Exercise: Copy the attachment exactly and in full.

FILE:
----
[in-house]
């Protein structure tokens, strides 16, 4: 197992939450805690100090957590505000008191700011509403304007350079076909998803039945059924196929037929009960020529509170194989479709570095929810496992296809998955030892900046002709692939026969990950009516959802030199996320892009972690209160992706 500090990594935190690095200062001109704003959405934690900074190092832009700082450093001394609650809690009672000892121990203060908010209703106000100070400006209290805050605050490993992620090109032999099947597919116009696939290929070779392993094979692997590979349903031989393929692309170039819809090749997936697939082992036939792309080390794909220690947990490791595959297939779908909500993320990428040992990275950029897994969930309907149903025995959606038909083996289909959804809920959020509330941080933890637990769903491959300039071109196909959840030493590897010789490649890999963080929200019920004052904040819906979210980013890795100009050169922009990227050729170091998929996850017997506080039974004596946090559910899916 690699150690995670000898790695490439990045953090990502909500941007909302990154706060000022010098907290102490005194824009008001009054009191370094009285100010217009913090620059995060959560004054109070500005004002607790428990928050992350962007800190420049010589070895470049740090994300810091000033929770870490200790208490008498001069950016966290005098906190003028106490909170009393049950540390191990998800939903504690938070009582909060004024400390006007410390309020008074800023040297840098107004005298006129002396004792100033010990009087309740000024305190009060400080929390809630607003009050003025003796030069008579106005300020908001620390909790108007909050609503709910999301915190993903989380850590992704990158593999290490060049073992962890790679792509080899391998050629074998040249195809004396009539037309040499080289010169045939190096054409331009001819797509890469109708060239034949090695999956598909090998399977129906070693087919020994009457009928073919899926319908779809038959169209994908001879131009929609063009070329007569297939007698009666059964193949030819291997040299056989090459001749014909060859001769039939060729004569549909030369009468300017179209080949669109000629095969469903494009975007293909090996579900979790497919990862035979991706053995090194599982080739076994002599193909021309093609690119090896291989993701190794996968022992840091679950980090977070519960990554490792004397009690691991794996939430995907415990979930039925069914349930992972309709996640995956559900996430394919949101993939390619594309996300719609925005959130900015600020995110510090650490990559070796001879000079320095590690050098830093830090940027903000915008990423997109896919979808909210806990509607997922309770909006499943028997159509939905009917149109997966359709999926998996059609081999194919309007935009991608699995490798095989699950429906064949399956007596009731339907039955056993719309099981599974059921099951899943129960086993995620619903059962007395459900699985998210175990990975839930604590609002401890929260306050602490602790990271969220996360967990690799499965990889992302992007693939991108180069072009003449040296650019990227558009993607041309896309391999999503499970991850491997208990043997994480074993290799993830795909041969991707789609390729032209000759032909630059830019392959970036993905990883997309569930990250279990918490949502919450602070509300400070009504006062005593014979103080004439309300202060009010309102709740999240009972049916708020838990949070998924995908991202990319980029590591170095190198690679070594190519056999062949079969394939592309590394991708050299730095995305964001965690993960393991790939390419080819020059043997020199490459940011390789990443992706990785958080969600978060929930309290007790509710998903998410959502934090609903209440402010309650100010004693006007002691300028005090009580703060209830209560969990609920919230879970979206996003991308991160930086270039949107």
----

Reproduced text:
[in-house]
């Protein structure tokens, strides 16, 4: 197992939450805690100090957590505000008191700011509403304007350079076909998803039945059924196929037929009960020529509170194989479709570095929810496992296809998955030892900046002709692939026969990950009516959802030199996320892009972690209160992706 500090990594935190690095200062001109704003959405934690900074190092832009700082450093001394609650809690009672000892121990203060908010209703106000100070400006209290805050605050490993992620090109032999099947597919116009696939290929070779392993094979692997590979349903031989393929692309170039819809090749997936697939082992036939792309080390794909220690947990490791595959297939779908909500993320990428040992990275950029897994969930309907149903025995959606038909083996289909959804809920959020509330941080933890637990769903491959300039071109196909959840030493590897010789490649890999963080929200019920004052904040819906979210980013890795100009050169922009990227050729170091998929996850017997506080039974004596946090559910899916 690699150690995670000898790695490439990045953090990502909500941007909302990154706060000022010098907290102490005194824009008001009054009191370094009285100010217009913090620059995060959560004054109070500005004002607790428990928050992350962007800190420049010589070895470049740090994300810091000033929770870490200790208490008498001069950016966290005098906190003028106490909170009393049950540390191990998800939903504690938070009582909060004024400390006007410390309020008074800023040297840098107004005298006129002396004792100033010990009087309740000024305190009060400080929390809630607003009050003025003796030069008579106005300020908001620390909790108007909050609503709910999301915190993903989380850590992704990158593999290490060049073992962890790679792509080899391998050629074998040249195809004396009539037309040499080289010169045939190096054409331009001819797509890469109708060239034949090695999956598909090998399977129906070693087919020994009457009928073919899926319908779809038959169209994908001879131009929609063009070329007569297939007698009666059964193949030819291997040299056989090459001749014909060859001769039939060729004569549909030369009468300017179209080949669109000629095969469903494009975007293909090996579900979790497919990862035979991706053995090194599982080739076994002599193909021309093609690119090896291989993701190794996968022992840091679950980090977070519960990554490792004397009690691991794996939430995907415990979930039925069914349930992972309709996640995956559900996430394919949101993939390619594309996300719609925005959130900015600020995110510090650490990559070796001879000079320095590690050098830093830090940027903000915008990423997109896919979808909210806990509607997922309770909006499943028997159509939905009917149109997966359709999926998996059609081999194919309007935009991608699995490798095989699950429906064949399956007596009731339907039955056993719309099981599974059921099951899943129960086993995620619903059962007395459900699985998210175990990975839930604590609002401890929260306050602490602790990271969220996360967990690799499965990889992302992007693939991108180069072009003449040296650019990227558009993607041309896309391999999503499970991850491997208990043997994480074993290799993830795909041969991707789609390729032209000759032909630059830019392959970036993905990883997309569930990250279990918490949502919450602070509300400070009504006062005593014979103080004439309300202060009010309102709740999240009972049916708020838990949070998924995908991202990319980029590591170095190198690679070594190519056999062949079969394939592309590394991708050299730095995305964001965690993960393991790939390419080819020059043997020199490459940011390789990443992706990785958080969600978060929930309290007790509710998903998410959502934090609903209440402010309650100010004693006007002691300028005090009580703060209830209560969990609920919230879970979206996003991308991160930086270039949107």